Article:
Years ago, before my current husband Jeff and I were married, I asked one of my daughters how she would feel if Jeff officially became one of the family. At first she responded enthusiastically, about how awesome it would be if he lived with us, about how we can watch all kinds of spooky movies and he'll make us laugh and feel safe, about the midnight chocolate cake quest on that night when no one could sleep.
But then she added somberly, "As long as I don't have to call Jeffrey 'Dad.'" I assured her no one would ever make her call him anything she wasn't comfortable with. She nodded and said, "Good. Because dads are bad." Dads are bad. Her father, during the decade we were married, sexually abused a beloved family member for at least three years. His victim bravely disclosed her abuse when she was 12.
Last month's controversy over a Leadership Journal article written by a convicted sex offender included the criticism that the author barely mentions his victim, except to implicate her in her own abuse. Plus, his wife and children are mentioned even less. This emphasis on a sex offender himself over his primary victims (those groomed and directly abused) and secondary victims, such as his wife and children (those groomed and impacted by the predator's betrayals and deception) is sadly common amid cases of abuse within evangelical culture. My non-evangelical friends, both Catholic and secular, did not seem to have this problem. But now, thankfully, this trend seems to be shifting with more evangelical Christians encouraging victims to share their experiences.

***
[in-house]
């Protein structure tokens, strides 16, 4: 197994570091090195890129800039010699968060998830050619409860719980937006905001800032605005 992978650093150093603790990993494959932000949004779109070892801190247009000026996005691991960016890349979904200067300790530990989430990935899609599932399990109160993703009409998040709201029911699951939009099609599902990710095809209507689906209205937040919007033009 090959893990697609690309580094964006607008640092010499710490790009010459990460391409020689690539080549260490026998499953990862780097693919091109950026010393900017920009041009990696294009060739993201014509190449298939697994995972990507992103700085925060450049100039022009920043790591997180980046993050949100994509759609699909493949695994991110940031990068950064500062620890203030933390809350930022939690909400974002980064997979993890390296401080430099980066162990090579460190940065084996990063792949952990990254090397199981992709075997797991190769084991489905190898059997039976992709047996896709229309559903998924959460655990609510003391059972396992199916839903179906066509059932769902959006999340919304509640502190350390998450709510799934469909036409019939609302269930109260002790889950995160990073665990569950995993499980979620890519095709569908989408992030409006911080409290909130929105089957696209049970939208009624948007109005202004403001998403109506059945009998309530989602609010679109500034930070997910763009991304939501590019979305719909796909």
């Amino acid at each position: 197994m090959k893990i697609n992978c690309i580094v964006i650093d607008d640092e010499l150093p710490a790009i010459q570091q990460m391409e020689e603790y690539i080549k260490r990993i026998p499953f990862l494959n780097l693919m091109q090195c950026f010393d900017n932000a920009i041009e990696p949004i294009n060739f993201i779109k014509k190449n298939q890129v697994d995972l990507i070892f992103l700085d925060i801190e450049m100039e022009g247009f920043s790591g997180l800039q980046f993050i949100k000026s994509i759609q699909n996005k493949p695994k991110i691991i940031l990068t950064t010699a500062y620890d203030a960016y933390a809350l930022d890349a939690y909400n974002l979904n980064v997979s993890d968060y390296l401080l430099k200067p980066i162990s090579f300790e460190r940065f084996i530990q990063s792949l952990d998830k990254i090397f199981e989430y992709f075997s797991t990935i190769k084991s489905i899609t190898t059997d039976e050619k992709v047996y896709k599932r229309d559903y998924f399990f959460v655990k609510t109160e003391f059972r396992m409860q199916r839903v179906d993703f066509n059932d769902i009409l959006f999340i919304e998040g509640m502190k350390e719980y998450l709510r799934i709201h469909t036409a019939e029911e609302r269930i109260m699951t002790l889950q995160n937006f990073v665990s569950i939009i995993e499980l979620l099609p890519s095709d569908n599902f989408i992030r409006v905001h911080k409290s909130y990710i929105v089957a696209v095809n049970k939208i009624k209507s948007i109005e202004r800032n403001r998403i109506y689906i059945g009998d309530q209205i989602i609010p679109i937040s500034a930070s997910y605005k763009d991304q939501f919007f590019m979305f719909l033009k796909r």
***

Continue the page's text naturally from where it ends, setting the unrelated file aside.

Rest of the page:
When people found out about my ex-husband's abuse, I usually heard one of two responses. Many evangelical ...1
Already a CT subscriber? Log in for full digital access.
Subscribe to Christianity Today and get access to this article plus 65+ years of archives.
- Home delivery of CT magazine
- Complete access to articles on ChristianityToday.com
- Over 120 years of magazine archives plus full access to all of CT’s online archives
- Learn more